Responsible AI for Higher Education: Cutting Through the Noise

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Blog on Responsible AI
AI governance is a crucial part of the AI implementation process.

Artificial intelligence (AI) has made a buzz throughout higher education in the past year. According to a recent survey of education professionals, 50 percent said they use AI in admissions—and that number is expected to grow to 80 percent in 2024. However, two-thirds of respondents said they are “very concerned” or “somewhat concerned” about the ethical implications of AI. Couple these concerns with headline-grabbing news such as Arizona State University partnering with Open AI, creator of ChatGPT, and you can see how the arrival of AI for higher education has created as many concerns as it has opportunities.

The benefits of AI for higher education are transformational. There are tremendous opportunities to use AI to personalize engagement with students and alumni, analyze data, optimize strategies, and maximize our time and resources more effectively. But before we reap those benefits, it is critical to implement a strategic framework including AI governance.

RNL took this key step in 2023, making significant investments in establishing a strategic framework that includes AI governance. As part of the executive leadership team, RNL’s Chief AI Officer (CAIO) Dr. Stephen Drew has established a dedicated AI team that has adopted the mechanisms of NIST, which is being used internally and can be implemented with our institutional partners.

Implementing AI responsibly is quite a F.E.A.T.

As we partner with campuses and nonprofit organizations to implement AI, we share four principles known as the F.E.A.T principles—which we follow at RNL with our own AI implementations:

  1. Fairness
  2. Empathy
  3. Accountability
  4. Transparency

1. Fairness

Building a fair AI requires attention to bias and unbiased data that can be correlated with protected variables such as gender, age, ethnicity, pronoun choices, and so on. According to NIST, bias is more common than you imagine. In its report Towards a Standard for Identifying and Managing Bias in Artificial Intelligence, NIST noted that “human and systemic institutional and societal factors are significant sources of AI bias as well, and are currently overlooked. Successfully meeting this challenge will require taking all forms of bias into account. This means expanding our perspective beyond the machine learning pipeline to recognize and investigate how this technology is both created within and impacts our society.”

2. Empathy

As enrollment and philanthropy professionals, it is necessary to understand the role of AI in the workplace and its impact on a wide range of audiences: students, families, alumni, donors, colleagues, and others. We must address ethical concerns, implications, and practices of AI development, deployment, and workplace policies that may impact our constituents in a variety of business aspects. For example, when deploying digital assistants, we need to have guardrails in place of what is considered an acceptable response from the digital assistant to a student, parent, donor, or staff member. Is that digital assistant providing the level of knowledge and meeting the expectations they would have when interacting with a person?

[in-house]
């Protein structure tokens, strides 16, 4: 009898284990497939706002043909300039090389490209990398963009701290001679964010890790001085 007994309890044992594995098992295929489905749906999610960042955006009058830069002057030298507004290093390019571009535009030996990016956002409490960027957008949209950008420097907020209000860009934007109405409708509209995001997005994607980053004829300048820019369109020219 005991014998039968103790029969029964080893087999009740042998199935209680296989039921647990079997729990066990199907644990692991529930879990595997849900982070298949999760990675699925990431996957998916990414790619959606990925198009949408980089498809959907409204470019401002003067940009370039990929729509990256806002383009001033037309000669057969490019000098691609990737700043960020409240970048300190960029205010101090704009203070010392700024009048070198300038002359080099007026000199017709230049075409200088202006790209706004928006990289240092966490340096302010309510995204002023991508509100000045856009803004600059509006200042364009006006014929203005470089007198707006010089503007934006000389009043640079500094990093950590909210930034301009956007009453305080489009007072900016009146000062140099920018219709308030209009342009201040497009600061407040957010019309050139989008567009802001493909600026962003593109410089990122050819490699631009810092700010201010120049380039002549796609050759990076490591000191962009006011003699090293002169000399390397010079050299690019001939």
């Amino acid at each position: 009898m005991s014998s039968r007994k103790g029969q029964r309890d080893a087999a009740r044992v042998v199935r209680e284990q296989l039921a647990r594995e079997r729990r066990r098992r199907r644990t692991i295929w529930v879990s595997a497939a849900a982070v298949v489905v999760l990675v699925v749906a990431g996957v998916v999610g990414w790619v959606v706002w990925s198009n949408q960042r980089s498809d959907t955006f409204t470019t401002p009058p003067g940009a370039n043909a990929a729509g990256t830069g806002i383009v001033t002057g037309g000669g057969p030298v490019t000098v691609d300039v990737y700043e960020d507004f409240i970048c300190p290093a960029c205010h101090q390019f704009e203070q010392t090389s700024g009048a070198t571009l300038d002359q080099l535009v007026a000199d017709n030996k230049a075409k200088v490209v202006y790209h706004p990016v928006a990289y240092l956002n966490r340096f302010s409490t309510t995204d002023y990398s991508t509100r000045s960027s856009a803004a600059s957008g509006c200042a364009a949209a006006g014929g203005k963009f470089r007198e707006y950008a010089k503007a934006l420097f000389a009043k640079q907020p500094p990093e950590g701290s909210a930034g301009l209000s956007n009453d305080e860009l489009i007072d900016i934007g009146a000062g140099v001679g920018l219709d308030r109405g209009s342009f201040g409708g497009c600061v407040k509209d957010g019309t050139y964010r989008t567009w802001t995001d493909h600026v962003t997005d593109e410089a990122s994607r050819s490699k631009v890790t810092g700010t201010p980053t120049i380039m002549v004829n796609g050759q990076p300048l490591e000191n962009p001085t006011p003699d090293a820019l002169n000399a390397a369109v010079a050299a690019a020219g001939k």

3. Accountability

It is imperative to be strong advocates for providing high-quality and accurate information, including marketing campaigns and advertisements. Abuse of information cannot be tolerated, and regulatory compliance alone does not go far enough in supporting accountability. To be proactive, we encourage regular auditing practices and assessments on newly developed and established machine learning models as well as any AI-enabled tools.

4. Transparency

In order to assuage higher education professionals that AI is being applied responsibly, we must be proactive and demand transparency and traceability around AI systems. Provide documentation, training data, and root cause analysis (RCA) when there is a problem, and clearly communicate overall AI governance policies. Doing so builds trust in using AI responsibly and positively in our work.

Follow an AI Governance Framework

AI governance aligns the organizational goals of an institution with the AI and technology teams implementing AI strategy and systems. At RNL, we have implemented the following AI Governance framework:

RNL AI Governance

This framework includes the formation of an RNL AI & Product Council with this critical mission:

We are committed to integrating and advocating ethical AI. Beyond just implementation, we champion AI awareness within RNL and the higher education community, ensuring alignment with ethical guidelines and policies. As we continue to transform, our goal is to position RNL as an innovative leader in the AI landscape, always informed and compliant with evolving legislation.

Where do we go from here with AI?

Webinar: Transforming Engagement Through Artificial Intelligence: Leveraging AI in Enrollment, Student Success, and Fundraising

We want to help you with your AI journey. We have the expertise to help you if you are in the early stages of AI strategy development or feel stuck and can’t make the progress to move along the maturity curve. I invite you to learn more at our webinar, Transforming Engagement Through Artificial Intelligence: Leveraging AI in Enrollment, Student Success, and Fundraising. Dr. Stephen Drew and I will discuss conversational assistants and how AI can power insights from your data.

Feedback is also a gift. Please reach out to our AI team with questions about artificial intelligence and how you can implement it responsibly at your institution.



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